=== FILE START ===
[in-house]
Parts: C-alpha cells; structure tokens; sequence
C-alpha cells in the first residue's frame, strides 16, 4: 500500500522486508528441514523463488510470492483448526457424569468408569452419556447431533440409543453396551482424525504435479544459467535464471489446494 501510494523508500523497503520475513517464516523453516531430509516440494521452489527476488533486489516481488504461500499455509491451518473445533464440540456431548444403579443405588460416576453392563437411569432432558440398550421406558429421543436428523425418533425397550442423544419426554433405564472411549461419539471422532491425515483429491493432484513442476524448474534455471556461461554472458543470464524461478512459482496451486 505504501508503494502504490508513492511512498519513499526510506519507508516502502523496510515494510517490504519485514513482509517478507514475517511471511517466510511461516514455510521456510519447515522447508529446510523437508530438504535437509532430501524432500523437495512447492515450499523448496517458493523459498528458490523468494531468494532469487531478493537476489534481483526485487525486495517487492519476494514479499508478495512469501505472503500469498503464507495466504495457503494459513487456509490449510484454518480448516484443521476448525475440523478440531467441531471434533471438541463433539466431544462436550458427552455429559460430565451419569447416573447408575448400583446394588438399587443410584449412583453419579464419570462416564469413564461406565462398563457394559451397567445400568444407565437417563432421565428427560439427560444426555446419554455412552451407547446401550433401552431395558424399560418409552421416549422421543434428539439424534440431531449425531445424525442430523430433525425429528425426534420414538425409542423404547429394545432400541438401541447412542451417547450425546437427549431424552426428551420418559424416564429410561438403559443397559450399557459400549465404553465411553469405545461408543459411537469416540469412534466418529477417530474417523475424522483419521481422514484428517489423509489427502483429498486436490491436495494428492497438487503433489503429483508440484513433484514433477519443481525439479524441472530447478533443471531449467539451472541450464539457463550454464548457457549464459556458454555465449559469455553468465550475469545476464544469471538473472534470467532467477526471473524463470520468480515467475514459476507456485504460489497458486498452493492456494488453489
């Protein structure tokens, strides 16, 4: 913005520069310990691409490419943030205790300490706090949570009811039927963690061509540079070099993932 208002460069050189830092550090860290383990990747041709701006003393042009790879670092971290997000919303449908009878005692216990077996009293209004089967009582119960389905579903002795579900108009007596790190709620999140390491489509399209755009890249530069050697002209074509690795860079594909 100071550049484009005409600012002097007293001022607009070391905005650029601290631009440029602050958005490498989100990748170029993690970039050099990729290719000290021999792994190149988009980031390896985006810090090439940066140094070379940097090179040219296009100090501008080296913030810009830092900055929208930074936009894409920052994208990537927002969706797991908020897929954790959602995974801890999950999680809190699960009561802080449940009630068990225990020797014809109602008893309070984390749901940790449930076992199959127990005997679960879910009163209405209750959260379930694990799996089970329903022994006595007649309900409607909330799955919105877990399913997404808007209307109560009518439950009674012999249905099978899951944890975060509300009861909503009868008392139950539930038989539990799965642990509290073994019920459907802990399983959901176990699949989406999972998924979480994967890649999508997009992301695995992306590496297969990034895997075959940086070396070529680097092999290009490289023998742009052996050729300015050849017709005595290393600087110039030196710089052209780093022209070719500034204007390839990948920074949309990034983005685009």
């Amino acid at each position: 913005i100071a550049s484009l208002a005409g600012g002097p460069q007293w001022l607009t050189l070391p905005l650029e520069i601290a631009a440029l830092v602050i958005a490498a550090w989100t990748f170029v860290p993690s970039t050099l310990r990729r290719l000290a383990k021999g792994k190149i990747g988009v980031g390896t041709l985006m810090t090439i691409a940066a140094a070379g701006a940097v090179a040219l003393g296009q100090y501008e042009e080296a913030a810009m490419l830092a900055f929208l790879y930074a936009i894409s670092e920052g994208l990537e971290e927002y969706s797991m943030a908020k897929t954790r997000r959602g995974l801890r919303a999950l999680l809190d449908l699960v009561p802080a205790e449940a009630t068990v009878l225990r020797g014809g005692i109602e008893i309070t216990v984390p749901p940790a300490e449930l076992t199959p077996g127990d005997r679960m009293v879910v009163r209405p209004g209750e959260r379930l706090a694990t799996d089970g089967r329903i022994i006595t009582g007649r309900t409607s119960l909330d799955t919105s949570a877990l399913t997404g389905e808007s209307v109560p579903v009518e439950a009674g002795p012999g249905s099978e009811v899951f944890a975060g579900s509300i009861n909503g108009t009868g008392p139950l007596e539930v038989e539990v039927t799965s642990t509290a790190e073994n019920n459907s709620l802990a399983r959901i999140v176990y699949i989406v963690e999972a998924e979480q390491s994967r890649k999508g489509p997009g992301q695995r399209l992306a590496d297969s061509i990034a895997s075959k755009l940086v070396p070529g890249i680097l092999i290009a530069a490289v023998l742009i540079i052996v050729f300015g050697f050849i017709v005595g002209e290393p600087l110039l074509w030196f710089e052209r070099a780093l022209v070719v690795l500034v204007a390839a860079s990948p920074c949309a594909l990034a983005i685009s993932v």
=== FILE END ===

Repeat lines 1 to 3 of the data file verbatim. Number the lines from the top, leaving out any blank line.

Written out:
[in-house]
Parts: C-alpha cells; structure tokens; sequence
C-alpha cells in the first residue's frame, strides 16, 4: 500500500522486508528441514523463488510470492483448526457424569468408569452419556447431533440409543453396551482424525504435479544459467535464471489446494 501510494523508500523497503520475513517464516523453516531430509516440494521452489527476488533486489516481488504461500499455509491451518473445533464440540456431548444403579443405588460416576453392563437411569432432558440398550421406558429421543436428523425418533425397550442423544419426554433405564472411549461419539471422532491425515483429491493432484513442476524448474534455471556461461554472458543470464524461478512459482496451486 505504501508503494502504490508513492511512498519513499526510506519507508516502502523496510515494510517490504519485514513482509517478507514475517511471511517466510511461516514455510521456510519447515522447508529446510523437508530438504535437509532430501524432500523437495512447492515450499523448496517458493523459498528458490523468494531468494532469487531478493537476489534481483526485487525486495517487492519476494514479499508478495512469501505472503500469498503464507495466504495457503494459513487456509490449510484454518480448516484443521476448525475440523478440531467441531471434533471438541463433539466431544462436550458427552455429559460430565451419569447416573447408575448400583446394588438399587443410584449412583453419579464419570462416564469413564461406565462398563457394559451397567445400568444407565437417563432421565428427560439427560444426555446419554455412552451407547446401550433401552431395558424399560418409552421416549422421543434428539439424534440431531449425531445424525442430523430433525425429528425426534420414538425409542423404547429394545432400541438401541447412542451417547450425546437427549431424552426428551420418559424416564429410561438403559443397559450399557459400549465404553465411553469405545461408543459411537469416540469412534466418529477417530474417523475424522483419521481422514484428517489423509489427502483429498486436490491436495494428492497438487503433489503429483508440484513433484514433477519443481525439479524441472530447478533443471531449467539451472541450464539457463550454464548457457549464459556458454555465449559469455553468465550475469545476464544469471538473472534470467532467477526471473524463470520468480515467475514459476507456485504460489497458486498452493492456494488453489